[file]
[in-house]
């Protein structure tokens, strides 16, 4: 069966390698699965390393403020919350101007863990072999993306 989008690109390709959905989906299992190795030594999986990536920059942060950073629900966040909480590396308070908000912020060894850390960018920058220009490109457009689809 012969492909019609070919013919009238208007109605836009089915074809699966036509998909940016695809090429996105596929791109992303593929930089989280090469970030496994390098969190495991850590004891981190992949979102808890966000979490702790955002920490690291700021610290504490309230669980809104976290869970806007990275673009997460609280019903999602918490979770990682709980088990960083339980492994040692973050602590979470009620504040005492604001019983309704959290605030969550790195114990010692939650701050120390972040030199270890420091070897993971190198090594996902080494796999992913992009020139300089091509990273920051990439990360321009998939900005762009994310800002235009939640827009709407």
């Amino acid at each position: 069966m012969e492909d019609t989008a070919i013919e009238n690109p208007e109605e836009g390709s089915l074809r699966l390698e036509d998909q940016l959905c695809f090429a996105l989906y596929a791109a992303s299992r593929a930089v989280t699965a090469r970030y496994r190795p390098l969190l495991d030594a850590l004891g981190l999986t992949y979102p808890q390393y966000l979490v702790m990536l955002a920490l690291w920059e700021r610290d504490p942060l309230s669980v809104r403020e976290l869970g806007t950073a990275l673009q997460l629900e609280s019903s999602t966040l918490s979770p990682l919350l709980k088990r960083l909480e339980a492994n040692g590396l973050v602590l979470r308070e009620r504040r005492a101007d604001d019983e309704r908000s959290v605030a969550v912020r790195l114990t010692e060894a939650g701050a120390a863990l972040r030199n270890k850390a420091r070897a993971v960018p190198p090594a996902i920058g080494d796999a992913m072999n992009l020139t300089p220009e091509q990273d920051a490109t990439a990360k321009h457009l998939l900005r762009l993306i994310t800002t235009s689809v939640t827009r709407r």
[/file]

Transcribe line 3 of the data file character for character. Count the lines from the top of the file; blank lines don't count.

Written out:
């Amino acid at each position: 069966m012969e492909d019609t989008a070919i013919e009238n690109p208007e109605e836009g390709s089915l074809r699966l390698e036509d998909q940016l959905c695809f090429a996105l989906y596929a791109a992303s299992r593929a930089v989280t699965a090469r970030y496994r190795p390098l969190l495991d030594a850590l004891g981190l999986t992949y979102p808890q390393y966000l979490v702790m990536l955002a920490l690291w920059e700021r610290d504490p942060l309230s669980v809104r403020e976290l869970g806007t950073a990275l673009q997460l629900e609280s019903s999602t966040l918490s979770p990682l919350l709980k088990r960083l909480e339980a492994n040692g590396l973050v602590l979470r308070e009620r504040r005492a101007d604001d019983e309704r908000s959290v605030a969550v912020r790195l114990t010692e060894a939650g701050a120390a863990l972040r030199n270890k850390a420091r070897a993971v960018p190198p090594a996902i920058g080494d796999a992913m072999n992009l020139t300089p220009e091509q990273d920051a490109t990439a990360k321009h457009l998939l900005r762009l993306i994310t800002t235009s689809v939640t827009r709407r």